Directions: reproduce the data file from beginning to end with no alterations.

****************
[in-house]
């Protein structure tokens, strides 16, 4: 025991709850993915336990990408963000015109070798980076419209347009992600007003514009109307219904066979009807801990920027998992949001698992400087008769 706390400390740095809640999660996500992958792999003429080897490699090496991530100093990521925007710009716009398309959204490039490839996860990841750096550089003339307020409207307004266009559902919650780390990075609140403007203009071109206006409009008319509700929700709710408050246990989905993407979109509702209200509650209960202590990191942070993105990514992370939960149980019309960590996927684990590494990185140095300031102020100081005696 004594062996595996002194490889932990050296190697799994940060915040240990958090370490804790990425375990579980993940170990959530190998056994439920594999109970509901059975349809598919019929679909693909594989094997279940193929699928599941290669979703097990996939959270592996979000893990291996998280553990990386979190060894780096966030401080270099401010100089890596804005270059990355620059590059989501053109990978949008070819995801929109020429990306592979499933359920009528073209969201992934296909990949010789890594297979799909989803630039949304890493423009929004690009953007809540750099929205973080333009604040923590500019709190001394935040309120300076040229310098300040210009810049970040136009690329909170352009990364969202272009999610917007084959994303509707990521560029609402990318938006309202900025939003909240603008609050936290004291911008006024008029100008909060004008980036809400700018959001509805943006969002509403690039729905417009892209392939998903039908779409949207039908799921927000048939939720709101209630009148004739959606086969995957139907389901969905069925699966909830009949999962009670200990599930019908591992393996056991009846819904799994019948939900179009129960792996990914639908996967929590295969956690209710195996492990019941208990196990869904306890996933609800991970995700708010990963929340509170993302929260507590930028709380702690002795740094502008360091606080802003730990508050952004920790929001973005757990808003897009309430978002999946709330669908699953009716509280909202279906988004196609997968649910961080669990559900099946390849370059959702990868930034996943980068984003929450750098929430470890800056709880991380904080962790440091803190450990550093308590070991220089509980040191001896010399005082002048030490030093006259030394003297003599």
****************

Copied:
[in-house]
């Protein structure tokens, strides 16, 4: 025991709850993915336990990408963000015109070798980076419209347009992600007003514009109307219904066979009807801990920027998992949001698992400087008769 706390400390740095809640999660996500992958792999003429080897490699090496991530100093990521925007710009716009398309959204490039490839996860990841750096550089003339307020409207307004266009559902919650780390990075609140403007203009071109206006409009008319509700929700709710408050246990989905993407979109509702209200509650209960202590990191942070993105990514992370939960149980019309960590996927684990590494990185140095300031102020100081005696 004594062996595996002194490889932990050296190697799994940060915040240990958090370490804790990425375990579980993940170990959530190998056994439920594999109970509901059975349809598919019929679909693909594989094997279940193929699928599941290669979703097990996939959270592996979000893990291996998280553990990386979190060894780096966030401080270099401010100089890596804005270059990355620059590059989501053109990978949008070819995801929109020429990306592979499933359920009528073209969201992934296909990949010789890594297979799909989803630039949304890493423009929004690009953007809540750099929205973080333009604040923590500019709190001394935040309120300076040229310098300040210009810049970040136009690329909170352009990364969202272009999610917007084959994303509707990521560029609402990318938006309202900025939003909240603008609050936290004291911008006024008029100008909060004008980036809400700018959001509805943006969002509403690039729905417009892209392939998903039908779409949207039908799921927000048939939720709101209630009148004739959606086969995957139907389901969905069925699966909830009949999962009670200990599930019908591992393996056991009846819904799994019948939900179009129960792996990914639908996967929590295969956690209710195996492990019941208990196990869904306890996933609800991970995700708010990963929340509170993302929260507590930028709380702690002795740094502008360091606080802003730990508050952004920790929001973005757990808003897009309430978002999946709330669908699953009716509280909202279906988004196609997968649910961080669990559900099946390849370059959702990868930034996943980068984003929450750098929430470890800056709880991380904080962790440091803190450990550093308590070991220089509980040191001896010399005082002048030490030093006259030394003297003599």